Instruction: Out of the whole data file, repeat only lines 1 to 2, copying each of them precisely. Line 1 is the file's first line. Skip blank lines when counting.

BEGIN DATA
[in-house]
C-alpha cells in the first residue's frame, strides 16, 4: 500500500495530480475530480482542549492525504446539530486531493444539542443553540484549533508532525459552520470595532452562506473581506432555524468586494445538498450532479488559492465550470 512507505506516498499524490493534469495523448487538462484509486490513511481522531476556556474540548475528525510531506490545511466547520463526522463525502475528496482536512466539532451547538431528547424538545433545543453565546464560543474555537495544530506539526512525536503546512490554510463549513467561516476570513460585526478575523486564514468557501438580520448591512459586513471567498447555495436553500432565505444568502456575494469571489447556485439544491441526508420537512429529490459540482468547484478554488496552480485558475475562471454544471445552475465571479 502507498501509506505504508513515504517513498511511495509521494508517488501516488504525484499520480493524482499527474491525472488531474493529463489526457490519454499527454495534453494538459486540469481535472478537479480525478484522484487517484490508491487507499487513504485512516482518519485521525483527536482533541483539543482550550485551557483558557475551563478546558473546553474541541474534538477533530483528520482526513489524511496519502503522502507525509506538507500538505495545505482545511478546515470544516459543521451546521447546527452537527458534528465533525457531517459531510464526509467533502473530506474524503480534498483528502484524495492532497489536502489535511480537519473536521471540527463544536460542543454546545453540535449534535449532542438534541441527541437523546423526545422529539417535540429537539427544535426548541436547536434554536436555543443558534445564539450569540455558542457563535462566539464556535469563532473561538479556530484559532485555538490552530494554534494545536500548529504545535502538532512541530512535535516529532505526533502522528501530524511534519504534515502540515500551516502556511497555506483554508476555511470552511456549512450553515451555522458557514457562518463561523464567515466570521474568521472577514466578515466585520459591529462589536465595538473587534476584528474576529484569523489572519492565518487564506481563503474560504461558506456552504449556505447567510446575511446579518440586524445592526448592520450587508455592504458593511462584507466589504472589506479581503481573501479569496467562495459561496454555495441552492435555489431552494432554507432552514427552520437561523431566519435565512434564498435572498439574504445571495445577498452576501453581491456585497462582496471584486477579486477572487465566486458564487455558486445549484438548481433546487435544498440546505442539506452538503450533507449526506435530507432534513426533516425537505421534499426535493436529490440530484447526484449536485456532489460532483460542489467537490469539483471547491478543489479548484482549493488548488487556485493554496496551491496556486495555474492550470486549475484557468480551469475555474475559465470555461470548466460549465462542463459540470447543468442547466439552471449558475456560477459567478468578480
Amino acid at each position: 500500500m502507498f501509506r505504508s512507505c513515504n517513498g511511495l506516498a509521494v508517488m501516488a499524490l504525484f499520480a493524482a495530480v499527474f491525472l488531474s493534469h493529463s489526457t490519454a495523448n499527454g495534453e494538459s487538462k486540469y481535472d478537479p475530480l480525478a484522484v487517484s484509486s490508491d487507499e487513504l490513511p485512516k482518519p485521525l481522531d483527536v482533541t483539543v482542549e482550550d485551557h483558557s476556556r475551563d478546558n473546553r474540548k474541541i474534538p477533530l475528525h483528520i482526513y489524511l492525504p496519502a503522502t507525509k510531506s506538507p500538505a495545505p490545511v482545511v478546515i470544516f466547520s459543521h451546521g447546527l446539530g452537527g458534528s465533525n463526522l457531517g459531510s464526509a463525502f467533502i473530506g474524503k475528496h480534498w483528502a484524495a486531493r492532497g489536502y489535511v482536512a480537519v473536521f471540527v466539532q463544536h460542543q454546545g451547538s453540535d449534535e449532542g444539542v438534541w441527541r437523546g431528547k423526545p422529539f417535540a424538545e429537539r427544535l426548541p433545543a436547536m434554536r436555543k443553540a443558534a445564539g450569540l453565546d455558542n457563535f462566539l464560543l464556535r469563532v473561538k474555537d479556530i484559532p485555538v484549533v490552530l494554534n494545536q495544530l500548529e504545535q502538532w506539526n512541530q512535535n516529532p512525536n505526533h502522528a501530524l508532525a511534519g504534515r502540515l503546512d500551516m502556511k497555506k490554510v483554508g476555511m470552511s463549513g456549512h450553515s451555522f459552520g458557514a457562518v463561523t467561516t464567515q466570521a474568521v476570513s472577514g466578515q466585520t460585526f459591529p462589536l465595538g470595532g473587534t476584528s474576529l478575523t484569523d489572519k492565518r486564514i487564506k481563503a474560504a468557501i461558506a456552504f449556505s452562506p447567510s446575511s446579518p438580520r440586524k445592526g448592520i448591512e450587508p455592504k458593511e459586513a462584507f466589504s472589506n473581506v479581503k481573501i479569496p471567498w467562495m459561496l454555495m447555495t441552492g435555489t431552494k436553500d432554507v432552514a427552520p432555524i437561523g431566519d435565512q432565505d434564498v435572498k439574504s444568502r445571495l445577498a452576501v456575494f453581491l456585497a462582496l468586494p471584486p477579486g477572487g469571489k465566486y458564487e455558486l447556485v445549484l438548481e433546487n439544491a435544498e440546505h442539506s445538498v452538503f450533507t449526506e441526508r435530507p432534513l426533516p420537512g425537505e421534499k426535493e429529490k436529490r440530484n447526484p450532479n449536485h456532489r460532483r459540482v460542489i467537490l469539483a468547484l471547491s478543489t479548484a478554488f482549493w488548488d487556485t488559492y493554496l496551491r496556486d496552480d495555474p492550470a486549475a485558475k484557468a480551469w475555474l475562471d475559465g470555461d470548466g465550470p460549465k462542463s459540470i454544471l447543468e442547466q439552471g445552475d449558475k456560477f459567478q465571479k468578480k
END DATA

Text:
[in-house]
C-alpha cells in the first residue's frame, strides 16, 4: 500500500495530480475530480482542549492525504446539530486531493444539542443553540484549533508532525459552520470595532452562506473581506432555524468586494445538498450532479488559492465550470 512507505506516498499524490493534469495523448487538462484509486490513511481522531476556556474540548475528525510531506490545511466547520463526522463525502475528496482536512466539532451547538431528547424538545433545543453565546464560543474555537495544530506539526512525536503546512490554510463549513467561516476570513460585526478575523486564514468557501438580520448591512459586513471567498447555495436553500432565505444568502456575494469571489447556485439544491441526508420537512429529490459540482468547484478554488496552480485558475475562471454544471445552475465571479 502507498501509506505504508513515504517513498511511495509521494508517488501516488504525484499520480493524482499527474491525472488531474493529463489526457490519454499527454495534453494538459486540469481535472478537479480525478484522484487517484490508491487507499487513504485512516482518519485521525483527536482533541483539543482550550485551557483558557475551563478546558473546553474541541474534538477533530483528520482526513489524511496519502503522502507525509506538507500538505495545505482545511478546515470544516459543521451546521447546527452537527458534528465533525457531517459531510464526509467533502473530506474524503480534498483528502484524495492532497489536502489535511480537519473536521471540527463544536460542543454546545453540535449534535449532542438534541441527541437523546423526545422529539417535540429537539427544535426548541436547536434554536436555543443558534445564539450569540455558542457563535462566539464556535469563532473561538479556530484559532485555538490552530494554534494545536500548529504545535502538532512541530512535535516529532505526533502522528501530524511534519504534515502540515500551516502556511497555506483554508476555511470552511456549512450553515451555522458557514457562518463561523464567515466570521474568521472577514466578515466585520459591529462589536465595538473587534476584528474576529484569523489572519492565518487564506481563503474560504461558506456552504449556505447567510446575511446579518440586524445592526448592520450587508455592504458593511462584507466589504472589506479581503481573501479569496467562495459561496454555495441552492435555489431552494432554507432552514427552520437561523431566519435565512434564498435572498439574504445571495445577498452576501453581491456585497462582496471584486477579486477572487465566486458564487455558486445549484438548481433546487435544498440546505442539506452538503450533507449526506435530507432534513426533516425537505421534499426535493436529490440530484447526484449536485456532489460532483460542489467537490469539483471547491478543489479548484482549493488548488487556485493554496496551491496556486495555474492550470486549475484557468480551469475555474475559465470555461470548466460549465462542463459540470447543468442547466439552471449558475456560477459567478468578480